The stakes are highest in pharmaceuticals, where industry groups are seeking new regulations to limit competition from generic drugmakers, including extended patent terms and longer terms of exclusivity for a class of drugs called biologics. Critics say this will lead to higher prices, depriving millions of patients of access to lifesaving medicines. But defenders predict that drug companies will plow their profits into research and development, creating new drugs that will benefit everyone in the long run.

Little in the Trans-Pacific Partnership deal has generated more controversy than the chapter on intellectual property — and for good reason. The stakes in this chapter are literally life and death.

Advocates say higher prices are good for everyone in the long run

Supporters and opponents of the TPP's IP provisions are actually in broad agreement: The deal will mean that consumers pay more for drugs, movies, and other American-made products, producing larger profits for American companies.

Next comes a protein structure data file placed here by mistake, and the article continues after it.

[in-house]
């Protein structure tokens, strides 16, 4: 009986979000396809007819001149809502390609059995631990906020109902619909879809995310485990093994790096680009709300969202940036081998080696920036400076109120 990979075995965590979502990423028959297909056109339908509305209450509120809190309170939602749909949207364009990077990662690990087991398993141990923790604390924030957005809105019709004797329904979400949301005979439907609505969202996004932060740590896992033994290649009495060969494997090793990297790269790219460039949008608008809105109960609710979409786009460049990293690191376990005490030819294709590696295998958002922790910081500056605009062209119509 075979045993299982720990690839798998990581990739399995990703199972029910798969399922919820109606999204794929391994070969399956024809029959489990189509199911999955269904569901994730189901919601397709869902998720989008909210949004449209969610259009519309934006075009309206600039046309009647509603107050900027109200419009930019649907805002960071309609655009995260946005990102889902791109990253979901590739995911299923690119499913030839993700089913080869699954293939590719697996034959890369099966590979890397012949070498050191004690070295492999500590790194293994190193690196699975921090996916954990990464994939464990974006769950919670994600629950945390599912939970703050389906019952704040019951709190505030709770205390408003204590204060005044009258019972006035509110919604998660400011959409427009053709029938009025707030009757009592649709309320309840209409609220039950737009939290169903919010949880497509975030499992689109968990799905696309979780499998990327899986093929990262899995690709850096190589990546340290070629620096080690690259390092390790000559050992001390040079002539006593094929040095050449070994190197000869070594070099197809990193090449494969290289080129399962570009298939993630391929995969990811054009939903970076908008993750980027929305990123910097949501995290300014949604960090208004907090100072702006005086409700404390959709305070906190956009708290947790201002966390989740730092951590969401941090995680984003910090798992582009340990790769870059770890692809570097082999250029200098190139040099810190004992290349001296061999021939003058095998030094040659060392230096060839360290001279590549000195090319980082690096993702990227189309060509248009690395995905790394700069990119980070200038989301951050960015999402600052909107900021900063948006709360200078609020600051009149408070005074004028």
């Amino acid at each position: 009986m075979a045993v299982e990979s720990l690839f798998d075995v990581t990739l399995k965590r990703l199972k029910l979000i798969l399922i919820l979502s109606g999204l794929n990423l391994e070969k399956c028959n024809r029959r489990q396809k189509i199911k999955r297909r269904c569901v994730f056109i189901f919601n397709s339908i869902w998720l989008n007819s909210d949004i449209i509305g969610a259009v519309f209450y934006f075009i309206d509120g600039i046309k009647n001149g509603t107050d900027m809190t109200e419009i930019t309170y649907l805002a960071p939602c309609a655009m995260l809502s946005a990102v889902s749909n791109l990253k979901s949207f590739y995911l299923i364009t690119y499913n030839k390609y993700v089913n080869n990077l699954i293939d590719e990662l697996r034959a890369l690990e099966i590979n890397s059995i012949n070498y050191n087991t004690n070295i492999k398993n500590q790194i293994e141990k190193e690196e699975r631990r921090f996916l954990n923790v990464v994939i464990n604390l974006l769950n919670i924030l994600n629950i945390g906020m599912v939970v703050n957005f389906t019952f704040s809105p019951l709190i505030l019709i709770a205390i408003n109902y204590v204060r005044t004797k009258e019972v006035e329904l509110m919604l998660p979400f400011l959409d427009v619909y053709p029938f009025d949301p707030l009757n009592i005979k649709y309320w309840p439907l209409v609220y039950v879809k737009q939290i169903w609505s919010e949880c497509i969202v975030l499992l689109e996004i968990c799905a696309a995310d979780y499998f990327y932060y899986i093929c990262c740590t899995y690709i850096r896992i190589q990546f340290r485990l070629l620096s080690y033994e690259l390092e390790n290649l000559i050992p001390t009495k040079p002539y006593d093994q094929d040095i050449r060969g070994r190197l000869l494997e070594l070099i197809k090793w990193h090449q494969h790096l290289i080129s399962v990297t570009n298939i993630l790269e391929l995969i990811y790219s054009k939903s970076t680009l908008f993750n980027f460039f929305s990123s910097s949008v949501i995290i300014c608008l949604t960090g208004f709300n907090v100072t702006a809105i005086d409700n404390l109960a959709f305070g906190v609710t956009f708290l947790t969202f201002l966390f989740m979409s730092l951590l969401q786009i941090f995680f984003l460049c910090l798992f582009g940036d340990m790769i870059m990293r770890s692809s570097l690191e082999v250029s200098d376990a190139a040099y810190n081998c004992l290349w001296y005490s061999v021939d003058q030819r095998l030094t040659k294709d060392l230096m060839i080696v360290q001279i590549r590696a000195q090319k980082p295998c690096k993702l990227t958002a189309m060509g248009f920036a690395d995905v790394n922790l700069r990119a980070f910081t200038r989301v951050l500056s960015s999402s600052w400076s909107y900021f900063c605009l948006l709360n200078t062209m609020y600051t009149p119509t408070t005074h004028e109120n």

What they disagree about is whether that's a good thing or not.

The argument in favor of these provisions is simple enough: Higher prices mean more innovation, and more innovation means more breakthroughs — some of them lifesaving.

"We've got lots of deadly diseases that have no effective cures," says Lee Branstetter, an economist at the Peterson Institute. "The process of attacking those diseases is an expensive one."